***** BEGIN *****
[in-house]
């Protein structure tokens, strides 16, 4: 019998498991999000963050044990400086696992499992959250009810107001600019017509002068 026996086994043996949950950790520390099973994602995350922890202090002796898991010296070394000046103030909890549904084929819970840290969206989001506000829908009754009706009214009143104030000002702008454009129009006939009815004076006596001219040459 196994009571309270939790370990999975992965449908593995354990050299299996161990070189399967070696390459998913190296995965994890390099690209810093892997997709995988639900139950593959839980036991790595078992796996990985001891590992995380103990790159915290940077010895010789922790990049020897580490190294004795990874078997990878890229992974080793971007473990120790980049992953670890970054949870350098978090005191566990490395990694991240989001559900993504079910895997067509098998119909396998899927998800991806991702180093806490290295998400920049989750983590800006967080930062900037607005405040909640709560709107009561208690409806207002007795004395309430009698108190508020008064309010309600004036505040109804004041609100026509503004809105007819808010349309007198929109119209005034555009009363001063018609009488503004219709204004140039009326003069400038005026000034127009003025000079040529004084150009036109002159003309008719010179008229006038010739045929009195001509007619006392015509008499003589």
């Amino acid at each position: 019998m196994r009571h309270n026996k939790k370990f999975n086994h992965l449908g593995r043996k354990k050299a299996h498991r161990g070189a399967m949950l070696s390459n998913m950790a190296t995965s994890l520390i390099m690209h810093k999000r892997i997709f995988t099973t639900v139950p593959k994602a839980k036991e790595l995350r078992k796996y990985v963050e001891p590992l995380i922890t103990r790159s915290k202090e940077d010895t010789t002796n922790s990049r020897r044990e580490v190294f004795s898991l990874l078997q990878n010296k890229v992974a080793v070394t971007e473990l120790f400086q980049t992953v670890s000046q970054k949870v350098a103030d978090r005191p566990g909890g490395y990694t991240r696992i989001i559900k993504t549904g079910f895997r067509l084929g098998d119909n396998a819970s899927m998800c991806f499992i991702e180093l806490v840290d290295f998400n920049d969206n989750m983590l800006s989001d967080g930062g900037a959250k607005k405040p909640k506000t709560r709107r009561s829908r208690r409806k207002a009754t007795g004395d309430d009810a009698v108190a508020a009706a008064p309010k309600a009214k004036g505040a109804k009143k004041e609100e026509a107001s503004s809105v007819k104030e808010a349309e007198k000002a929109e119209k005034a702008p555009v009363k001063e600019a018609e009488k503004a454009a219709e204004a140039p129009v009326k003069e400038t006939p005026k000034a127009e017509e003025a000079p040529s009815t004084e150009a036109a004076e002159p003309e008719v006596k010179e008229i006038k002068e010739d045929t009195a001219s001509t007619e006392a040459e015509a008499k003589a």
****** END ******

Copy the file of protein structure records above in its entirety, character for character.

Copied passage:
[in-house]
């Protein structure tokens, strides 16, 4: 019998498991999000963050044990400086696992499992959250009810107001600019017509002068 026996086994043996949950950790520390099973994602995350922890202090002796898991010296070394000046103030909890549904084929819970840290969206989001506000829908009754009706009214009143104030000002702008454009129009006939009815004076006596001219040459 196994009571309270939790370990999975992965449908593995354990050299299996161990070189399967070696390459998913190296995965994890390099690209810093892997997709995988639900139950593959839980036991790595078992796996990985001891590992995380103990790159915290940077010895010789922790990049020897580490190294004795990874078997990878890229992974080793971007473990120790980049992953670890970054949870350098978090005191566990490395990694991240989001559900993504079910895997067509098998119909396998899927998800991806991702180093806490290295998400920049989750983590800006967080930062900037607005405040909640709560709107009561208690409806207002007795004395309430009698108190508020008064309010309600004036505040109804004041609100026509503004809105007819808010349309007198929109119209005034555009009363001063018609009488503004219709204004140039009326003069400038005026000034127009003025000079040529004084150009036109002159003309008719010179008229006038010739045929009195001509007619006392015509008499003589």
């Amino acid at each position: 019998m196994r009571h309270n026996k939790k370990f999975n086994h992965l449908g593995r043996k354990k050299a299996h498991r161990g070189a399967m949950l070696s390459n998913m950790a190296t995965s994890l520390i390099m690209h810093k999000r892997i997709f995988t099973t639900v139950p593959k994602a839980k036991e790595l995350r078992k796996y990985v963050e001891p590992l995380i922890t103990r790159s915290k202090e940077d010895t010789t002796n922790s990049r020897r044990e580490v190294f004795s898991l990874l078997q990878n010296k890229v992974a080793v070394t971007e473990l120790f400086q980049t992953v670890s000046q970054k949870v350098a103030d978090r005191p566990g909890g490395y990694t991240r696992i989001i559900k993504t549904g079910f895997r067509l084929g098998d119909n396998a819970s899927m998800c991806f499992i991702e180093l806490v840290d290295f998400n920049d969206n989750m983590l800006s989001d967080g930062g900037a959250k607005k405040p909640k506000t709560r709107r009561s829908r208690r409806k207002a009754t007795g004395d309430d009810a009698v108190a508020a009706a008064p309010k309600a009214k004036g505040a109804k009143k004041e609100e026509a107001s503004s809105v007819k104030e808010a349309e007198k000002a929109e119209k005034a702008p555009v009363k001063e600019a018609e009488k503004a454009a219709e204004a140039p129009v009326k003069e400038t006939p005026k000034a127009e017509e003025a000079p040529s009815t004084e150009a036109a004076e002159p003309e008719v006596k010179e008229i006038k002068e010739d045929t009195a001219s001509t007619e006392a040459e015509a008499k003589a």